The Massachusetts Institute of Technology is a $2 billion non-profit corporation. The Institute’s revenue includes tuition and gifts, as well as a significant amount of funding from external research sponsors, including the federal government, industrial sponsors and foundations. The research enterprise can be characterized by a “cradle to grave” process. This process begins with a concept or idea that is turned into a proposal, followed by an award, the performance of the project, and several other steps that ultimately lead to the closeout process. Understanding the entire process will help you to become a more effective research administrator.
The Principal Investigator (PI) has overall responsibility for the technical and fiscal management of a sponsored project, including the management of the project within funding limitations, and assuring that the sponsor will be notified when significant conditions related to the project status change. While responsibility for the day to day management of project finances may be delegated to administrative or other staff, accountability for compliance with MIT policy and sponsor requirements ultimately rests with the PI.
The Office of Sponsored Programs (OSP) is the central administrative office responsible for submitting proposals and accepting awards on behalf of MIT. Sponsored project proposals may only be submitted, and awards accepted, by individuals authorized in OSP to sign the necessary documents. Because proposals are submitted, and awards are granted to the Institute and not individual PIs, PIs and administrative staff are not authorized to submit proposals, accept grants, or execute contracts on behalf of the Institute. Questions in this regard may be addressed to the Director of OSP.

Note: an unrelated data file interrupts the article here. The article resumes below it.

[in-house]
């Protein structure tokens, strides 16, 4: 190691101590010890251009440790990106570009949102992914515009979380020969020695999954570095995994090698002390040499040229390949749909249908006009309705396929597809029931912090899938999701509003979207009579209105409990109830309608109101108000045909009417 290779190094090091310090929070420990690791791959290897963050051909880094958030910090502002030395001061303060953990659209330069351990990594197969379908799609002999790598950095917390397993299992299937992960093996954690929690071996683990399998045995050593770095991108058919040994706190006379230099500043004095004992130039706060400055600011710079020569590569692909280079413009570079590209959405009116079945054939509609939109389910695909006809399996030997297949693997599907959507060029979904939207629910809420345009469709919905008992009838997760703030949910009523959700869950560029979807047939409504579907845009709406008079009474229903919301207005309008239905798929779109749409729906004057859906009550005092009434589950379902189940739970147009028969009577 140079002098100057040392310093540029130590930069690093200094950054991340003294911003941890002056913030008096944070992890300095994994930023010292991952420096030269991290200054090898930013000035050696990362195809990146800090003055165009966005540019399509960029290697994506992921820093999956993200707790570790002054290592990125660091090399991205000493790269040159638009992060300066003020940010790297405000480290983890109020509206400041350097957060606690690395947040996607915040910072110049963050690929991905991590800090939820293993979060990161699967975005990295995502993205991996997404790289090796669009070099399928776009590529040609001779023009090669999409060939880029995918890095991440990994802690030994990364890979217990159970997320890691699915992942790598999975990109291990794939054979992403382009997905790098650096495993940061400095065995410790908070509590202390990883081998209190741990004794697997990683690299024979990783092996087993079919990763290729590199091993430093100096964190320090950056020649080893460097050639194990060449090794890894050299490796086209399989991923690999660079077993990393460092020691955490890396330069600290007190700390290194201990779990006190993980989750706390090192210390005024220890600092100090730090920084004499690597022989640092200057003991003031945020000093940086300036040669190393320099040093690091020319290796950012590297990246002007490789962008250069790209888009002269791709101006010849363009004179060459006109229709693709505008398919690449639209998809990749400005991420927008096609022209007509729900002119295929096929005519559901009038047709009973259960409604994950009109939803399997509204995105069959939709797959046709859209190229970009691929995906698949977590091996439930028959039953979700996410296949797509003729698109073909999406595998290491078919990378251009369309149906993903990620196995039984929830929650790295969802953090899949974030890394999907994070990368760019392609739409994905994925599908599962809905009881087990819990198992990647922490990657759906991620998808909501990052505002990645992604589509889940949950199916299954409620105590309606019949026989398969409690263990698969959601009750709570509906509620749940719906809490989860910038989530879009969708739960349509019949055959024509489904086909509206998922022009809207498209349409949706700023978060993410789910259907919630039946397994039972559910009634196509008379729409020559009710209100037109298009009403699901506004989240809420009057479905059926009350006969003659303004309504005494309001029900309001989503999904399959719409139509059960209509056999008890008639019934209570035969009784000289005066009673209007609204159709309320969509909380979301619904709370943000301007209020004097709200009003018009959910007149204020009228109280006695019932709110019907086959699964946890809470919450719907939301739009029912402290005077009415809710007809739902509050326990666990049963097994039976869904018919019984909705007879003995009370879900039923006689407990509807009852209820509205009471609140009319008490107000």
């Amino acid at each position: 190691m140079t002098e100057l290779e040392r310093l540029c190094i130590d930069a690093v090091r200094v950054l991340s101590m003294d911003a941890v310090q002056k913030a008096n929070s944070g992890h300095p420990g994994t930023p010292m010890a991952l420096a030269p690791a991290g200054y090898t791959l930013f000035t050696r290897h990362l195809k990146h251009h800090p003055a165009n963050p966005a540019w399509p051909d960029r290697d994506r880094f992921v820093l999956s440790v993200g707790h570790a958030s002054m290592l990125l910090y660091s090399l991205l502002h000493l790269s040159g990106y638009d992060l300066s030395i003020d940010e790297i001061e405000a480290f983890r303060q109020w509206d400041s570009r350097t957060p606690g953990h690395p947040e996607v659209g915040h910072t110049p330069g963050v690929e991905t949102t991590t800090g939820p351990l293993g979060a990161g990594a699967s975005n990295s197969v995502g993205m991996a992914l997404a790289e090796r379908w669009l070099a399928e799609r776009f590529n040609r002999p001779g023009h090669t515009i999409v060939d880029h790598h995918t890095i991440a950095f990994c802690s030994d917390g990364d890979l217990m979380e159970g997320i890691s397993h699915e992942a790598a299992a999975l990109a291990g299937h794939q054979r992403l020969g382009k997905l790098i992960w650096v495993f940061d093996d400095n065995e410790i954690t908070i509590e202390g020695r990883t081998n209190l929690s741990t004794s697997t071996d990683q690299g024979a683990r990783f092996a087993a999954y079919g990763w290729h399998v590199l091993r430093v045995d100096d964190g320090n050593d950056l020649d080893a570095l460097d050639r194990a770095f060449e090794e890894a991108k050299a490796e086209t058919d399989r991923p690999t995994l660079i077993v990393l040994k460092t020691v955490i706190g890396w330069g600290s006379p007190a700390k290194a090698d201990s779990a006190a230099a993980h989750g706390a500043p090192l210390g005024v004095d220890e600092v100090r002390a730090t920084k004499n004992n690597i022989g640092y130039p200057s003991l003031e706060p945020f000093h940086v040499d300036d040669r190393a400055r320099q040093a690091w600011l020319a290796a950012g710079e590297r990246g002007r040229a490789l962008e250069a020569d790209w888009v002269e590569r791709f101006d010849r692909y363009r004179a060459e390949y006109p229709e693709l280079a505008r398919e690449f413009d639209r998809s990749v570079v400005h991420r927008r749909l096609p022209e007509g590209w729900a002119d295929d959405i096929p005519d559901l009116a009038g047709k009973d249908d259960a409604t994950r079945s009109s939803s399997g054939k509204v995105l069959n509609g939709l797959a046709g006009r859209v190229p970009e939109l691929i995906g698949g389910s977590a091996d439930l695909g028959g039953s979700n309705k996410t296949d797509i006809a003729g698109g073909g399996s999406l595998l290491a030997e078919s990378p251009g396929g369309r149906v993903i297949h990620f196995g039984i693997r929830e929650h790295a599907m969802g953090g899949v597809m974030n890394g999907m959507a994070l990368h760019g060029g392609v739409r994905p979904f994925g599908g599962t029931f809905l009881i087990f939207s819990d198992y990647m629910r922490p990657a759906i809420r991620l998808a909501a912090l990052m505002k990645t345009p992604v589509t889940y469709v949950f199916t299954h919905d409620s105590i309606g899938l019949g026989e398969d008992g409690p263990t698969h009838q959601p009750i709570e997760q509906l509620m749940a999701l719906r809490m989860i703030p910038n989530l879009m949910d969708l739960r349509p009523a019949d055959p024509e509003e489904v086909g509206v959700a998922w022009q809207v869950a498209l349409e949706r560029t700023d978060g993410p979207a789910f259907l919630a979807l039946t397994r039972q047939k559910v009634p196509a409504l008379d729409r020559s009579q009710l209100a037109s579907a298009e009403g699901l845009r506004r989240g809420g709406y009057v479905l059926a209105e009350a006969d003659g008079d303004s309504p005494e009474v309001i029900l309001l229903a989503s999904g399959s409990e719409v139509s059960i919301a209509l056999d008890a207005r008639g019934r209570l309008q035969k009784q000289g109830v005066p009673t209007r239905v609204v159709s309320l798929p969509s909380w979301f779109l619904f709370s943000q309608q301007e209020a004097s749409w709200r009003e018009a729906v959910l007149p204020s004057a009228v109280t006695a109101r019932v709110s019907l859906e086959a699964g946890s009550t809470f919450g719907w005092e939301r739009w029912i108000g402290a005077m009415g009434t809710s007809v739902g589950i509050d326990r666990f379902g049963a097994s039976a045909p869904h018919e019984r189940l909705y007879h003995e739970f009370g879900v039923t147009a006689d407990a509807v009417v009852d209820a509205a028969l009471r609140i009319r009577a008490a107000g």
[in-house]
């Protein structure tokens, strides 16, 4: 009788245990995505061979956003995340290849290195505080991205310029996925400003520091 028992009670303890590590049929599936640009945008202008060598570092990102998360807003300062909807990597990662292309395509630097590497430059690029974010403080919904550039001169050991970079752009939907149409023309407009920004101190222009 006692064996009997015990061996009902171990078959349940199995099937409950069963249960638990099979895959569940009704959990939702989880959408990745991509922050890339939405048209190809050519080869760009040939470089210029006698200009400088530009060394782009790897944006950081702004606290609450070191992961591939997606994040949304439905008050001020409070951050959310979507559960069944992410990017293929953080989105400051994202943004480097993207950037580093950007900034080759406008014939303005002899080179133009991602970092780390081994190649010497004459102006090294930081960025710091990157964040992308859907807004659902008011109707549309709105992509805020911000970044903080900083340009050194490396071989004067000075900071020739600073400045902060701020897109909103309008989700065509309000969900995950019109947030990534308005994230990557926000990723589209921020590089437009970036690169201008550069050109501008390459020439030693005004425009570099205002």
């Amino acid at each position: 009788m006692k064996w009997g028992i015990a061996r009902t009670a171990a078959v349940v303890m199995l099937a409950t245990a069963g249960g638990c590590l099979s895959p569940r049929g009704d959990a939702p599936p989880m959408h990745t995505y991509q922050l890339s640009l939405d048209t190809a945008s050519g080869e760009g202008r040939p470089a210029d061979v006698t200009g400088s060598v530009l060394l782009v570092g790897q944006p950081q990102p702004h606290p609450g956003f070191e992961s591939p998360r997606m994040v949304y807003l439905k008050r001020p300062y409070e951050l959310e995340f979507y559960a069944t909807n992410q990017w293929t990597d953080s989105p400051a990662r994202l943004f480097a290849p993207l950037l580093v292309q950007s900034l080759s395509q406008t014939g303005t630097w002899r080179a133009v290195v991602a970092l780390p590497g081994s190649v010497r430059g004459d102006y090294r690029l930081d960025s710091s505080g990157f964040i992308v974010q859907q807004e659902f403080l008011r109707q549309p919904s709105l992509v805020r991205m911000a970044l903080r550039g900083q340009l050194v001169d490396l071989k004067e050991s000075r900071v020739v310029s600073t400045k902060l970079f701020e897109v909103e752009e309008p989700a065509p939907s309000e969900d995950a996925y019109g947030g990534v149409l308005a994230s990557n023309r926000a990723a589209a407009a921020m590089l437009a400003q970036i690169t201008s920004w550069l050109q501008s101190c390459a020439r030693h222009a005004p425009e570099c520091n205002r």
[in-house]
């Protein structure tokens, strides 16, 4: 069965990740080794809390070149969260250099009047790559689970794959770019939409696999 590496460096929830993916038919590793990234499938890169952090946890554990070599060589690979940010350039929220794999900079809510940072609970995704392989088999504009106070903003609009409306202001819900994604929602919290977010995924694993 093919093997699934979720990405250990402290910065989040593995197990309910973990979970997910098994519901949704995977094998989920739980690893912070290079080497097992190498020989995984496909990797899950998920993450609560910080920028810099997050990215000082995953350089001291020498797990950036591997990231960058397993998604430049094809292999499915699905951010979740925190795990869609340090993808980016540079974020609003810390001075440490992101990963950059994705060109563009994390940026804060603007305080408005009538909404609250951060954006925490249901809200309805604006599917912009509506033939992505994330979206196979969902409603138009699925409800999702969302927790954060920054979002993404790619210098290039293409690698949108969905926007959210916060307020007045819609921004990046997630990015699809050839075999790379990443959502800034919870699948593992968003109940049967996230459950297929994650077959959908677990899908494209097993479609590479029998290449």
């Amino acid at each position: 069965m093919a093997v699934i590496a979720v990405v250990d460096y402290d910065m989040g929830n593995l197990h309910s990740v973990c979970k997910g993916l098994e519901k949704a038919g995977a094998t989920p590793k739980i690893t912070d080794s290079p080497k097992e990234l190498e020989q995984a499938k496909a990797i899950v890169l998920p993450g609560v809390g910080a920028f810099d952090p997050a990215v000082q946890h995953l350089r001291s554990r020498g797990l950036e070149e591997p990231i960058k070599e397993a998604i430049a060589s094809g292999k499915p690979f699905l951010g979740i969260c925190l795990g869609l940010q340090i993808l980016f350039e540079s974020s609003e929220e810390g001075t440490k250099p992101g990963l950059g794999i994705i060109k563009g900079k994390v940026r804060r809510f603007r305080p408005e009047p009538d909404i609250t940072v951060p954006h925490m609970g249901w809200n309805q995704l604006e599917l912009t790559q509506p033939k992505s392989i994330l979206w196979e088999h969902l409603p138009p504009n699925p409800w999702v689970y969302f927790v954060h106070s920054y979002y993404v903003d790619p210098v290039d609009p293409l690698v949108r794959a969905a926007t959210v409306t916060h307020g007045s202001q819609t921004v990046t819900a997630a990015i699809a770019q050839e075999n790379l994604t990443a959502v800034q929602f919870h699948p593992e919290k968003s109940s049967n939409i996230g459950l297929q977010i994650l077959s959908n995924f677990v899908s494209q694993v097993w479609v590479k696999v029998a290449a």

After a proposal has been accepted by OSP and submitted to a sponsor, and the proposal is selected for funding, the negotiation and acceptance processes begin. Awards are reviewed and, if necessary, negotiated by the appropriate Institute official to ensure the terms and conditions are acceptable. As appropriate, OSP will consult with the PI, department/laboratory/center (DLC) administrators, and other administrative offices, such as the Technology and Licensing Office or the Office of Intellectual Property Counsel. The negotiation process can take as little as a few days or a long as several months.
This is the core of research administration. While the research is underway, the project is being administered and monitored. Expenditure statements are reviewed and reconciled. Effort and salaries are distributed and certified. Activities such as subaward setup and monitoring and procurement of materials and supplies, need to be performed during the course of the research.
At the end of each project, the Institute must go through the closeout process. It is important to submit all deliverables (including technical reports and patent/intellectual property reports) to sponsors in a timely manner, and to assist OSP and the Vice President for Finance (VPF) office as requested, as all reports normally must be completed and submitted within 90 days of the end of the project. Every project’s records must be kept a minimum of 3 years from project closeout for audit availability, and longer in certain instances. Audits may be performed during the life of the project or at completion, and any specific project may be selected randomly for a systems audit.